The people of Zurawlow once supported the proposal to drill in the “Grabowiec concession,” a gas-rich region running beneath southeast Poland, in the hope that it would create much-needed jobs in the region. But that changed when two families’ well water turned black after Chevron’s seismic tests in 2010. People researched fracking online and found evidence that contradicted what they had been told.
“We were at a village meeting with the head of Chevron Poland. He told us the chemicals they will inject into the ground will be salt and lemon juice. That’s when I realized they treated us like we were ignorant,” says Wieslaw Gryn, whose 600-hectare (1,400-acre) farm is one of the most productive in Poland.
In response, the farmers organized grass-roots resistance to the mining efforts. In March 2012, they successfully blocked Chevron from drilling an exploratory well on a plot within the Grabowiec concession known as G7, by invoking an environmental law that prohibits any kind of fieldwork that would threaten birds’ habitats during breeding season, which lasts several months. The Grabowiec concession lies within one of the European Union’s protected ecological areas.
Although Chevron initially announced it would pull out of the Grabowiec concession, it returned early June 3 and began to install a fence on the G7 plot. A score of local villagers sped to the scene to stop Chevron’s contractors from working. They blocked the lot with tractors and started a round-the-clock vigil with the help of some 200 supporters, including a local priest.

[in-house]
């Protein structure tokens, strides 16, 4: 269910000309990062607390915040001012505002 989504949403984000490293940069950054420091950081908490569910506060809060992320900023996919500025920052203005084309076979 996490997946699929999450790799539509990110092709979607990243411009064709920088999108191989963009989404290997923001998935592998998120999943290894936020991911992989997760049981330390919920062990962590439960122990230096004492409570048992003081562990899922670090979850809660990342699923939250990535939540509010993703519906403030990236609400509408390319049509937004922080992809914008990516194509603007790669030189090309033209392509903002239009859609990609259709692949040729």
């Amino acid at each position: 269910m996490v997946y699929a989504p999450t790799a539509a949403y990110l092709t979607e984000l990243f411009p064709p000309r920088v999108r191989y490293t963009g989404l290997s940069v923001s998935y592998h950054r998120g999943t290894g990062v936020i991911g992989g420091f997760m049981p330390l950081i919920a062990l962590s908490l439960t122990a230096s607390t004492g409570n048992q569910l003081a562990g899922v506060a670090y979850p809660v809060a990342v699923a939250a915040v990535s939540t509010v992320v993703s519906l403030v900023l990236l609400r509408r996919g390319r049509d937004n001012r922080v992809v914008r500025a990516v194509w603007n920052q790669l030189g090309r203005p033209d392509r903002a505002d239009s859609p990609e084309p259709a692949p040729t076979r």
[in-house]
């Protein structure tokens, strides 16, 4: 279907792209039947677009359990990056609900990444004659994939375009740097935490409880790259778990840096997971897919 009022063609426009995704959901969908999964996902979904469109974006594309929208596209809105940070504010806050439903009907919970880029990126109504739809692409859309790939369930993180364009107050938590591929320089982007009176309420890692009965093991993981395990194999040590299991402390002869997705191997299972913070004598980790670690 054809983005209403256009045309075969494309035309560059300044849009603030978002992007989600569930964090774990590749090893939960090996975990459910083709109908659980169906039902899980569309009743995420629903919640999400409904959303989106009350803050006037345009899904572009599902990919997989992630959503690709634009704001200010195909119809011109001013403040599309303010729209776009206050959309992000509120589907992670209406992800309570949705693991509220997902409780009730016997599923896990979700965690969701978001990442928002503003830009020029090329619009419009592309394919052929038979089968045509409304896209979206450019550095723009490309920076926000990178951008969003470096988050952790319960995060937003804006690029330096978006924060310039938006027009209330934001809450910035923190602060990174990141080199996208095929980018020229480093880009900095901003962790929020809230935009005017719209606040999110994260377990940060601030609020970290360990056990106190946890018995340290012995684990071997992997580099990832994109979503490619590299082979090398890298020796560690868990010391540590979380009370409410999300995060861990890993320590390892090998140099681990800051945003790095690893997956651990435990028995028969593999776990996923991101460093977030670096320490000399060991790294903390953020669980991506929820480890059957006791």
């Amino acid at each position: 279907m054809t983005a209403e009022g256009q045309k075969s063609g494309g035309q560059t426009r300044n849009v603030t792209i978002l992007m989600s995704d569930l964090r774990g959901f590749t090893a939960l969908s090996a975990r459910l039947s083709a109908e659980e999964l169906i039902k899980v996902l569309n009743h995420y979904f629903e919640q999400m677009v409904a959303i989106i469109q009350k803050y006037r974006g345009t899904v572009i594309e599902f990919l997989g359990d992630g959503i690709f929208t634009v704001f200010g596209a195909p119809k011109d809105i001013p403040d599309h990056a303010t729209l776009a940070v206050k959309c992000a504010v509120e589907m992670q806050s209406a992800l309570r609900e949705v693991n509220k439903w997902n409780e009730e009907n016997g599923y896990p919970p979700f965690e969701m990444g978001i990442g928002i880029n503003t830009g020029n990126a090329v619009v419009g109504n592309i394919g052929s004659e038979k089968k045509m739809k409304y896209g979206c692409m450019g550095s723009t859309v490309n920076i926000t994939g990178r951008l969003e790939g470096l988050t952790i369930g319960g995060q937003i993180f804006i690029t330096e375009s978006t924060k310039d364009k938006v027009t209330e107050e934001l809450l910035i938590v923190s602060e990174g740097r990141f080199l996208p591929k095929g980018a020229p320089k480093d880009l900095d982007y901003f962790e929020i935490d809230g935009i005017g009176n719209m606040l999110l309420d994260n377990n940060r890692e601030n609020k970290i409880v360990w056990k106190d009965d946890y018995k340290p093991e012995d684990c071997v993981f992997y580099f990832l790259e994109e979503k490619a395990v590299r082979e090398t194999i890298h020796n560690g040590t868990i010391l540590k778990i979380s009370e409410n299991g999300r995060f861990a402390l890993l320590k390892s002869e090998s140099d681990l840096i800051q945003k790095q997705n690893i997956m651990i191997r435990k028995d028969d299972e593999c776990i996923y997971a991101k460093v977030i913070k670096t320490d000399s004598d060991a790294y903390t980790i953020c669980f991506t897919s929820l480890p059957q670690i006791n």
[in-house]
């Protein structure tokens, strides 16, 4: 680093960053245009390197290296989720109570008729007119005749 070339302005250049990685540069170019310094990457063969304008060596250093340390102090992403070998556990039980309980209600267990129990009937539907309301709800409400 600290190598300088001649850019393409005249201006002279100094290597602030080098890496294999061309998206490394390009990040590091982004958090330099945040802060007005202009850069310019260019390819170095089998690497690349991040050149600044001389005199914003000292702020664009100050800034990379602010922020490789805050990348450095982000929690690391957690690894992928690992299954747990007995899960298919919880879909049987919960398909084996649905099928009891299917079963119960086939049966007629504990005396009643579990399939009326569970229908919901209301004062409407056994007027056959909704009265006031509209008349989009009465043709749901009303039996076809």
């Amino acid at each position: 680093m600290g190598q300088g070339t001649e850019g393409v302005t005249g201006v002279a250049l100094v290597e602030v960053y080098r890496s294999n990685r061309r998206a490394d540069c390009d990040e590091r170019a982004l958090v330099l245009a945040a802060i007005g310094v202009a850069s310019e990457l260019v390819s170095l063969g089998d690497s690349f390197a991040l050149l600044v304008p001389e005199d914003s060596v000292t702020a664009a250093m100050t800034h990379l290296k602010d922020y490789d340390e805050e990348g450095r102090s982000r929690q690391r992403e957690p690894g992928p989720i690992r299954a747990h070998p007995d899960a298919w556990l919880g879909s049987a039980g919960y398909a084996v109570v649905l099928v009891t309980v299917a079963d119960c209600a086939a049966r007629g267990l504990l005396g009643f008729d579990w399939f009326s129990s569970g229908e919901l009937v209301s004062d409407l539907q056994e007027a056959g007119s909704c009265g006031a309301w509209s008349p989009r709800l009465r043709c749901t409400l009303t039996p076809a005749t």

‘WE HAVE BEEN MONITORING THEM’
The protesters claim Chevron has no legal right to set up the fence because the concession is only valid for seismic testing until Dec. 6, 2013. They maintain that neither the local nor the federal government ever granted authorization for drill testing. They also have legal documents stating that Chevron withdrew the application to drill in the concession.
“We have been monitoring them for a year and a half, and always catch them with some missing documents, breaking the law,” says Barbara Siegienczuk, a print-shop owner and one of the leaders of the protest. “Now, we have checked all the documents, and they are up against the wall. It turns out they have no concession.”
Chevron says it has all the necessary documents to proceed with drilling on the G7 site, yet protesters wonder why it hasn’t begun working if that were the case.
Grazyna Bukowska, spokeswoman for Chevron Poland, brushes the question aside.
“We truly believe the views expressed by a small group of protesters do not reflect the views of the rest of the country that supports shale gas mining,” she says.
AN INFORMATION BLACKOUT
But Andrzej Sikorski, a local journalist who lived in Maryland and covered fracking in Pennsylvania, says people only support shale gas because there is an information blackout in Poland. He claims the news media only focus on the potential profits of fracking while the experience of Zurawlow receives very little media attention.
“The communities here are split between pro- and anti-gas. But when they see the damage fracking does to this beautiful country, they will become united. But then it will be too late,” he says.
On June 26, Prime Minister Donald Tusk signed a bill that facilitates shale gas exploration by overriding the requisite environmental impact report. The law came into force two weeks later, and Chevron is expected to work on the G7 plot soon.
The protesting farmers say they are fighting for the protection of their land and will not budge from the site.
“I understand the consequences [of fracking]; therefore, I do not support the government’s decision,” says Father Zygmunt Zugewski, who stops by the site often to offer spiritual support. “The balance of nature can be destroyed.”
Perhaps the people of SA can be truthfully informed of shale gas mining – instead of hearing only Shell’s version. (The untruth).